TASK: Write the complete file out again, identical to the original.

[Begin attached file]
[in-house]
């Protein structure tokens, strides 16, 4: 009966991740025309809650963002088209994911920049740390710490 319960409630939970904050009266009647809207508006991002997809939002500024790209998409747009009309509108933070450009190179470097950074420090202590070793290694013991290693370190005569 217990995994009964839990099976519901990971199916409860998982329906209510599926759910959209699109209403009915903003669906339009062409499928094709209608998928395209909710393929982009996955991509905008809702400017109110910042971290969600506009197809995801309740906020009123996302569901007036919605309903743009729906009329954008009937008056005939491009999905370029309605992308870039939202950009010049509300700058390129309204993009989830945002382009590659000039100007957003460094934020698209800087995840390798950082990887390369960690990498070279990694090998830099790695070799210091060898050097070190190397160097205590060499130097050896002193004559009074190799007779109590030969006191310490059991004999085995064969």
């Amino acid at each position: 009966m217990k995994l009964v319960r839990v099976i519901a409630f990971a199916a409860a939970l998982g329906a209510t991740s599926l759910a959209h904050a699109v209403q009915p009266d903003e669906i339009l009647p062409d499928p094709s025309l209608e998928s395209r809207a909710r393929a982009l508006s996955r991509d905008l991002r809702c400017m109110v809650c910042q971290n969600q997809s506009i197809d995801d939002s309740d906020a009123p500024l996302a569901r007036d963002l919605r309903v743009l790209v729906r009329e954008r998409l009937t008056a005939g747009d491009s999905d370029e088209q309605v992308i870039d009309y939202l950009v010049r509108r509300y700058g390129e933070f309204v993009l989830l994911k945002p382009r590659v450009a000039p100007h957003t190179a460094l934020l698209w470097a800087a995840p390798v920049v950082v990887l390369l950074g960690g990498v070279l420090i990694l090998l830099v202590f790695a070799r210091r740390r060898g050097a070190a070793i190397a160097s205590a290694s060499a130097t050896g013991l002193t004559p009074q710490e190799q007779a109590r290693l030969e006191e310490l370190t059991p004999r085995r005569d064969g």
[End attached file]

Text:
[in-house]
């Protein structure tokens, strides 16, 4: 009966991740025309809650963002088209994911920049740390710490 319960409630939970904050009266009647809207508006991002997809939002500024790209998409747009009309509108933070450009190179470097950074420090202590070793290694013991290693370190005569 217990995994009964839990099976519901990971199916409860998982329906209510599926759910959209699109209403009915903003669906339009062409499928094709209608998928395209909710393929982009996955991509905008809702400017109110910042971290969600506009197809995801309740906020009123996302569901007036919605309903743009729906009329954008009937008056005939491009999905370029309605992308870039939202950009010049509300700058390129309204993009989830945002382009590659000039100007957003460094934020698209800087995840390798950082990887390369960690990498070279990694090998830099790695070799210091060898050097070190190397160097205590060499130097050896002193004559009074190799007779109590030969006191310490059991004999085995064969």
């Amino acid at each position: 009966m217990k995994l009964v319960r839990v099976i519901a409630f990971a199916a409860a939970l998982g329906a209510t991740s599926l759910a959209h904050a699109v209403q009915p009266d903003e669906i339009l009647p062409d499928p094709s025309l209608e998928s395209r809207a909710r393929a982009l508006s996955r991509d905008l991002r809702c400017m109110v809650c910042q971290n969600q997809s506009i197809d995801d939002s309740d906020a009123p500024l996302a569901r007036d963002l919605r309903v743009l790209v729906r009329e954008r998409l009937t008056a005939g747009d491009s999905d370029e088209q309605v992308i870039d009309y939202l950009v010049r509108r509300y700058g390129e933070f309204v993009l989830l994911k945002p382009r590659v450009a000039p100007h957003t190179a460094l934020l698209w470097a800087a995840p390798v920049v950082v990887l390369l950074g960690g990498v070279l420090i990694l090998l830099v202590f790695a070799r210091r740390r060898g050097a070190a070793i190397a160097s205590a290694s060499a130097t050896g013991l002193t004559p009074q710490e190799q007779a109590r290693l030969e006191e310490l370190t059991p004999r085995r005569d064969g």